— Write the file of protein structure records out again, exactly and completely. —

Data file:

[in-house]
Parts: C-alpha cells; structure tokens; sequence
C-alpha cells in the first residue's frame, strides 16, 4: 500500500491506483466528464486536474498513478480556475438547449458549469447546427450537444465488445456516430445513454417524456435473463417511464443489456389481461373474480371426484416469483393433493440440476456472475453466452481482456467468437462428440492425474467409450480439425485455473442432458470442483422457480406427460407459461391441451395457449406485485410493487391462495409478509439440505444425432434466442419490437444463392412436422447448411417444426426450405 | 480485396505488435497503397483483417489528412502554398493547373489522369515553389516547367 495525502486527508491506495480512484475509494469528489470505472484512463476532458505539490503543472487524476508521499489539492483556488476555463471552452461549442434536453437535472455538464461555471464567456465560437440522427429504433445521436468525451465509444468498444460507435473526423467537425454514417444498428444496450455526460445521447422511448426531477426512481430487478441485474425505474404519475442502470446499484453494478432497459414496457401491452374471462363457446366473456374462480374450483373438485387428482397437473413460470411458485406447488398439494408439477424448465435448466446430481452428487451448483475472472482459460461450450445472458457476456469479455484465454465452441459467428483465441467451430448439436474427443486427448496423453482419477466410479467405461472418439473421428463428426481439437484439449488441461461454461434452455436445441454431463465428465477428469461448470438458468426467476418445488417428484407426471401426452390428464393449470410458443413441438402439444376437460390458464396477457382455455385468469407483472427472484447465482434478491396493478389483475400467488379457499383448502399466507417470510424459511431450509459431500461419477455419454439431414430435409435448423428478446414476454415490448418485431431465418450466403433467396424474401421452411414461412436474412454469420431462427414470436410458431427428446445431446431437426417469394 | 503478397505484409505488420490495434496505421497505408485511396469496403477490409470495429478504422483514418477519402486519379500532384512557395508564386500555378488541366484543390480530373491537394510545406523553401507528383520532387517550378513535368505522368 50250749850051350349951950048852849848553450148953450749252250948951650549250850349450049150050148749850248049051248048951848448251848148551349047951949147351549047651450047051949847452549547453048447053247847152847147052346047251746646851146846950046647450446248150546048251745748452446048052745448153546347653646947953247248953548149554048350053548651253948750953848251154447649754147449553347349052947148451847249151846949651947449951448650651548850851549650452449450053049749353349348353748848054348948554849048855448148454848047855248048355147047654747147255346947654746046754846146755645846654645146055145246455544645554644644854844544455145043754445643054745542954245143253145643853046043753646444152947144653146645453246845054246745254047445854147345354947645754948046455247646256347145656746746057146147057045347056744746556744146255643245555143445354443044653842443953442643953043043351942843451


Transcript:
[in-house]
Parts: C-alpha cells; structure tokens; sequence
C-alpha cells in the first residue's frame, strides 16, 4: 500500500491506483466528464486536474498513478480556475438547449458549469447546427450537444465488445456516430445513454417524456435473463417511464443489456389481461373474480371426484416469483393433493440440476456472475453466452481482456467468437462428440492425474467409450480439425485455473442432458470442483422457480406427460407459461391441451395457449406485485410493487391462495409478509439440505444425432434466442419490437444463392412436422447448411417444426426450405 | 480485396505488435497503397483483417489528412502554398493547373489522369515553389516547367 495525502486527508491506495480512484475509494469528489470505472484512463476532458505539490503543472487524476508521499489539492483556488476555463471552452461549442434536453437535472455538464461555471464567456465560437440522427429504433445521436468525451465509444468498444460507435473526423467537425454514417444498428444496450455526460445521447422511448426531477426512481430487478441485474425505474404519475442502470446499484453494478432497459414496457401491452374471462363457446366473456374462480374450483373438485387428482397437473413460470411458485406447488398439494408439477424448465435448466446430481452428487451448483475472472482459460461450450445472458457476456469479455484465454465452441459467428483465441467451430448439436474427443486427448496423453482419477466410479467405461472418439473421428463428426481439437484439449488441461461454461434452455436445441454431463465428465477428469461448470438458468426467476418445488417428484407426471401426452390428464393449470410458443413441438402439444376437460390458464396477457382455455385468469407483472427472484447465482434478491396493478389483475400467488379457499383448502399466507417470510424459511431450509459431500461419477455419454439431414430435409435448423428478446414476454415490448418485431431465418450466403433467396424474401421452411414461412436474412454469420431462427414470436410458431427428446445431446431437426417469394 | 503478397505484409505488420490495434496505421497505408485511396469496403477490409470495429478504422483514418477519402486519379500532384512557395508564386500555378488541366484543390480530373491537394510545406523553401507528383520532387517550378513535368505522368 50250749850051350349951950048852849848553450148953450749252250948951650549250850349450049150050148749850248049051248048951848448251848148551349047951949147351549047651450047051949847452549547453048447053247847152847147052346047251746646851146846950046647450446248150546048251745748452446048052745448153546347653646947953247248953548149554048350053548651253948750953848251154447649754147449553347349052947148451847249151846949651947449951448650651548850851549650452449450053049749353349348353748848054348948554849048855448148454848047855248048355147047654747147255346947654746046754846146755645846654645146055145246455544645554644644854844544455145043754445643054745542954245143253145643853046043753646444152947144653146645453246845054246745254047445854147345354947645754948046455247646256347145656746746057146147057045347056744746556744146255643245555143445354443044653842443953442643953043043351942843451